Cancer didn’t make me stronger; it sapped my strength like nothing I’ve ever experienced before.
You know what made me stronger? Having to make tough decisions and stand by them. Calling bullshit on bullshit. Moving forward despite the fear. Getting up every single day to be a mommy to my little girl, no matter how crappy I felt. Showing up for every treatment, even when I wanted to hide under the covers. Being a part of a support network for other young women with breast cancer.
We don’t get through this alone; we are all so interconnected. There is strength in numbers, in solidarity, in community. We take turns having bad days, and on our better days we lend our strength to others. There is strength in knowing I am not alone. Others have traveled the road before me, and my experience will provide strength to those who come behind me.
There is strength in helping others, in standing up and fighting for a cause. There is strength in giving back, and paying it forward. There is strength in understanding, and being understood. And there is a great deal of strength in our collective knowledge of how to survive and thrive despite this nasty and devastating disease.
This is why I am so passionately supportive of my support network for young women with breast cancer, the Young Survival Coalition.
A week ago, YSC Seattle held it’s annual fundraising event. Instead of the usual party and auction, this year we held an athletic event. Tour de Pink indoor was our first cycling fundraiser, and it had a completely different kind of energy than the party. We packed the room with spin cycles, great music, and awesome people. Perhaps it wasn’t the same fun as partying, but there was collective energy of focus and determination that was quite different from what happens on the dance floor.
Energy builds on energy, focus encourages focus, and it’s hard to give up in a room packed with that much determination.
We raised $11,000.
Up next is a bigger, outdoor ride. Tour de Pink West Coast is a 200 mile ride from Thousand Oaks to Foothill Ranch, CA, to benefit YSC across the nation, and it’s less than two weeks away. I won’t be riding along, but I will be with them in spirit, you can, too.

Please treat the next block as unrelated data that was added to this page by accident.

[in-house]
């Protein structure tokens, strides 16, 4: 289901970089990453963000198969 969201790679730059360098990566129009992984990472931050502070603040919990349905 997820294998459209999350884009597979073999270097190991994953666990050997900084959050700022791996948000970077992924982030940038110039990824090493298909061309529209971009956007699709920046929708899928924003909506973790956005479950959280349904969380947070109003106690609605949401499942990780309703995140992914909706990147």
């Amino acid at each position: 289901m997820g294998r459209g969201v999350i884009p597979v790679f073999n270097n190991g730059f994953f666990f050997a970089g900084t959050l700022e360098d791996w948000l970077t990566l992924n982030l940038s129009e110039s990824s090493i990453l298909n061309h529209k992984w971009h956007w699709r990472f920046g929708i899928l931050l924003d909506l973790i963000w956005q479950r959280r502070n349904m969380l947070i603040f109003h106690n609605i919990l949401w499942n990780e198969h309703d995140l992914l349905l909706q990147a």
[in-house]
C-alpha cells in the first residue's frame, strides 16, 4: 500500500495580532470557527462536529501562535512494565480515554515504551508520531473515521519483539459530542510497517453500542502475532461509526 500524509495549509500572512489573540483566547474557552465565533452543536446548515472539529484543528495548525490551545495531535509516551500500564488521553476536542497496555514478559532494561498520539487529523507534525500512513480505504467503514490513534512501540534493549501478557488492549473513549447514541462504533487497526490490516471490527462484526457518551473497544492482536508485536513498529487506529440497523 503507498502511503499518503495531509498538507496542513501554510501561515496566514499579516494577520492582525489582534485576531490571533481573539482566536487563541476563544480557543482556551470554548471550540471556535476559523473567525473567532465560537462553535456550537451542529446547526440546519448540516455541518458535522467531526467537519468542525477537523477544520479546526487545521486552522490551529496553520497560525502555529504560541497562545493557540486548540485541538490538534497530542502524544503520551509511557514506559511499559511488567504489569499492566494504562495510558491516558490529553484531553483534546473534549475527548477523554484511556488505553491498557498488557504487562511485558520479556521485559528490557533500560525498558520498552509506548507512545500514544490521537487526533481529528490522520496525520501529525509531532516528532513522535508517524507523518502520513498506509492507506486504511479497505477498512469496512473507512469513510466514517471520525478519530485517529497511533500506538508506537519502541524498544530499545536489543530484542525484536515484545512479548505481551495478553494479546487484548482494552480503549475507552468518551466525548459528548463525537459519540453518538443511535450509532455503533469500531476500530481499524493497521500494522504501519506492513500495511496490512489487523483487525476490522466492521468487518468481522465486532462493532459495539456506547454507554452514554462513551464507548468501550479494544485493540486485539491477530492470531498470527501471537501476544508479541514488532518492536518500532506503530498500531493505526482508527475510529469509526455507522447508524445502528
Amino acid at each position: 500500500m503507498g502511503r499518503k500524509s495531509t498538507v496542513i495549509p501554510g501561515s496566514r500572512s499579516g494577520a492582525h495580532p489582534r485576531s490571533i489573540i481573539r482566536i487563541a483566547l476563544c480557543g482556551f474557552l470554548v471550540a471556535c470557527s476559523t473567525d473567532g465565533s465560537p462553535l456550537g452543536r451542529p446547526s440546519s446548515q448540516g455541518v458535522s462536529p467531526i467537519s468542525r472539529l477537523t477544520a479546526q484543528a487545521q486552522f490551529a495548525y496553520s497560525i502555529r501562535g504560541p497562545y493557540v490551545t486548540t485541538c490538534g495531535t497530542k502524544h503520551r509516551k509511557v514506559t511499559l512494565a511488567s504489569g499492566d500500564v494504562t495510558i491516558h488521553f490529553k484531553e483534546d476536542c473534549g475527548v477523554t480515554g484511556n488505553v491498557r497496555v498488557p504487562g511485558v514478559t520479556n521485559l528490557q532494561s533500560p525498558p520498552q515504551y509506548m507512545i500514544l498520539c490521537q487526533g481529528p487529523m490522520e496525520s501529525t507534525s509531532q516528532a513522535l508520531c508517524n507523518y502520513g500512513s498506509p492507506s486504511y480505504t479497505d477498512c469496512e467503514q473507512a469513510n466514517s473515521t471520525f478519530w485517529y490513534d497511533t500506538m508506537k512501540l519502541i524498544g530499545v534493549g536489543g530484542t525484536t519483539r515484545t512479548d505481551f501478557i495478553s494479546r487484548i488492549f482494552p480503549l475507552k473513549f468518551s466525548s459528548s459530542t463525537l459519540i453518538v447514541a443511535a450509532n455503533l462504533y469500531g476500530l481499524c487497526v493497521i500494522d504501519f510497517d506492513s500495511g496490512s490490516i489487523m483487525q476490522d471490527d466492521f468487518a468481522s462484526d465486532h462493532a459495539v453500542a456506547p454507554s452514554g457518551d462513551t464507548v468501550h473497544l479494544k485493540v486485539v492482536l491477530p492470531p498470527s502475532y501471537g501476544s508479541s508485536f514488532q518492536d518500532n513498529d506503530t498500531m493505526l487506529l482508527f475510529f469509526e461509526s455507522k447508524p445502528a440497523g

We spent the evening walking down Bourbon Street in the French Quarter of New Orleans, The Big Easy. It’s Friday night, and I’m told much tamer than the partying a few nights earlier on Fat Tuesday.
My friends and I stand at the corner waiting for the light to change so we can cross the street, while revelers around us brazenly jaywalk – behavior that seems foreign to this group of girls from Seattle.
We stop for drinks at Howl At the Moon, and when they are delivered in 36 ounce plastic cups, the server explains that the 3 for one special means everyone is automatically upgraded to a triple, and the cups are plastic so we can take them out in the street.
We look outside: Everyone does carry their drinks with them in the street.
Don’t worry, we adjusted. It wasn’t long before we were jaywalking while carrying open containers. Talk about multitasking.
Beads hang from balconies, street lights, stop signs, trees, public art, and anything else that will sit still long enough to be draped with the twinkling strands in all colors of bling.